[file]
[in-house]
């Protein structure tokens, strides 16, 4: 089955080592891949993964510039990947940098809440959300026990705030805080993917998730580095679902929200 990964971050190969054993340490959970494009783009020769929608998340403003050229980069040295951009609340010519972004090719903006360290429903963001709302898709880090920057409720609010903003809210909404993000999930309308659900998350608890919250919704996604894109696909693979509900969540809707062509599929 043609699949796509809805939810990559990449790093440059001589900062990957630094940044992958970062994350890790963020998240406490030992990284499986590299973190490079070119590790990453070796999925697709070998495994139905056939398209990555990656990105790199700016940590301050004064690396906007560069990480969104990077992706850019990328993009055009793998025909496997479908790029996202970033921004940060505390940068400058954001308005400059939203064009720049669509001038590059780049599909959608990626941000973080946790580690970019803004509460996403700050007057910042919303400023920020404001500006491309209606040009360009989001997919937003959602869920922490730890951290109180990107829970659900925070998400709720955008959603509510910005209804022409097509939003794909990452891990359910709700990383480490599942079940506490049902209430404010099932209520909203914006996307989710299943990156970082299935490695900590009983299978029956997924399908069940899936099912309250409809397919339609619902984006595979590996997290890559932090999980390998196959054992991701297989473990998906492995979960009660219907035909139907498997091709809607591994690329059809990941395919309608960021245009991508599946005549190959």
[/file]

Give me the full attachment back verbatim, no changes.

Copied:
[in-house]
């Protein structure tokens, strides 16, 4: 089955080592891949993964510039990947940098809440959300026990705030805080993917998730580095679902929200 990964971050190969054993340490959970494009783009020769929608998340403003050229980069040295951009609340010519972004090719903006360290429903963001709302898709880090920057409720609010903003809210909404993000999930309308659900998350608890919250919704996604894109696909693979509900969540809707062509599929 043609699949796509809805939810990559990449790093440059001589900062990957630094940044992958970062994350890790963020998240406490030992990284499986590299973190490079070119590790990453070796999925697709070998495994139905056939398209990555990656990105790199700016940590301050004064690396906007560069990480969104990077992706850019990328993009055009793998025909496997479908790029996202970033921004940060505390940068400058954001308005400059939203064009720049669509001038590059780049599909959608990626941000973080946790580690970019803004509460996403700050007057910042919303400023920020404001500006491309209606040009360009989001997919937003959602869920922490730890951290109180990107829970659900925070998400709720955008959603509510910005209804022409097509939003794909990452891990359910709700990383480490599942079940506490049902209430404010099932209520909203914006996307989710299943990156970082299935490695900590009983299978029956997924399908069940899936099912309250409809397919339609619902984006595979590996997290890559932090999980390998196959054992991701297989473990998906492995979960009660219907035909139907498997091709809607591994690329059809990941395919309608960021245009991508599946005549190959």